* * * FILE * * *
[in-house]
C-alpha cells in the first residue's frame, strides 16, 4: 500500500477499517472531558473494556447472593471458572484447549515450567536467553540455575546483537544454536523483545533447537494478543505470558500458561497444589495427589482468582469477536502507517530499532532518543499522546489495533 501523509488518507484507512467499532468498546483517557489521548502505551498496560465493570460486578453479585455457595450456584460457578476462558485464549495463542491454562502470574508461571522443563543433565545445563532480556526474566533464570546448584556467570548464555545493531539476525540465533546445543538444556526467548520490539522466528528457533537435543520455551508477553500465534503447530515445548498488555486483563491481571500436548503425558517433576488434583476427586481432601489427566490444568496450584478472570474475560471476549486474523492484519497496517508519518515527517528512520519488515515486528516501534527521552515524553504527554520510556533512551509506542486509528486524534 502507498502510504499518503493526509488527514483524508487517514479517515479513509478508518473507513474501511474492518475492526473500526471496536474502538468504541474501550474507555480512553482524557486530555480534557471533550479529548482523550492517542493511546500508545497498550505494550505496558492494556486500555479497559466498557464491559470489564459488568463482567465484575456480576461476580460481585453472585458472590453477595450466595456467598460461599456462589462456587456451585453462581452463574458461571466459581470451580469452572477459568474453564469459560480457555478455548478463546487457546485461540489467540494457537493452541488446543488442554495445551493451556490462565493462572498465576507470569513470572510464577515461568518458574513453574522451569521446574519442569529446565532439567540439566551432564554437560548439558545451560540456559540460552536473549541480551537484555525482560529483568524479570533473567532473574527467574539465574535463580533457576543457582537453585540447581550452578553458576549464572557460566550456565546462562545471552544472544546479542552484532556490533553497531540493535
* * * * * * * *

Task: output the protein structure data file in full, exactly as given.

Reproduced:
[in-house]
C-alpha cells in the first residue's frame, strides 16, 4: 500500500477499517472531558473494556447472593471458572484447549515450567536467553540455575546483537544454536523483545533447537494478543505470558500458561497444589495427589482468582469477536502507517530499532532518543499522546489495533 501523509488518507484507512467499532468498546483517557489521548502505551498496560465493570460486578453479585455457595450456584460457578476462558485464549495463542491454562502470574508461571522443563543433565545445563532480556526474566533464570546448584556467570548464555545493531539476525540465533546445543538444556526467548520490539522466528528457533537435543520455551508477553500465534503447530515445548498488555486483563491481571500436548503425558517433576488434583476427586481432601489427566490444568496450584478472570474475560471476549486474523492484519497496517508519518515527517528512520519488515515486528516501534527521552515524553504527554520510556533512551509506542486509528486524534 502507498502510504499518503493526509488527514483524508487517514479517515479513509478508518473507513474501511474492518475492526473500526471496536474502538468504541474501550474507555480512553482524557486530555480534557471533550479529548482523550492517542493511546500508545497498550505494550505496558492494556486500555479497559466498557464491559470489564459488568463482567465484575456480576461476580460481585453472585458472590453477595450466595456467598460461599456462589462456587456451585453462581452463574458461571466459581470451580469452572477459568474453564469459560480457555478455548478463546487457546485461540489467540494457537493452541488446543488442554495445551493451556490462565493462572498465576507470569513470572510464577515461568518458574513453574522451569521446574519442569529446565532439567540439566551432564554437560548439558545451560540456559540460552536473549541480551537484555525482560529483568524479570533473567532473574527467574539465574535463580533457576543457582537453585540447581550452578553458576549464572557460566550456565546462562545471552544472544546479542552484532556490533553497531540493535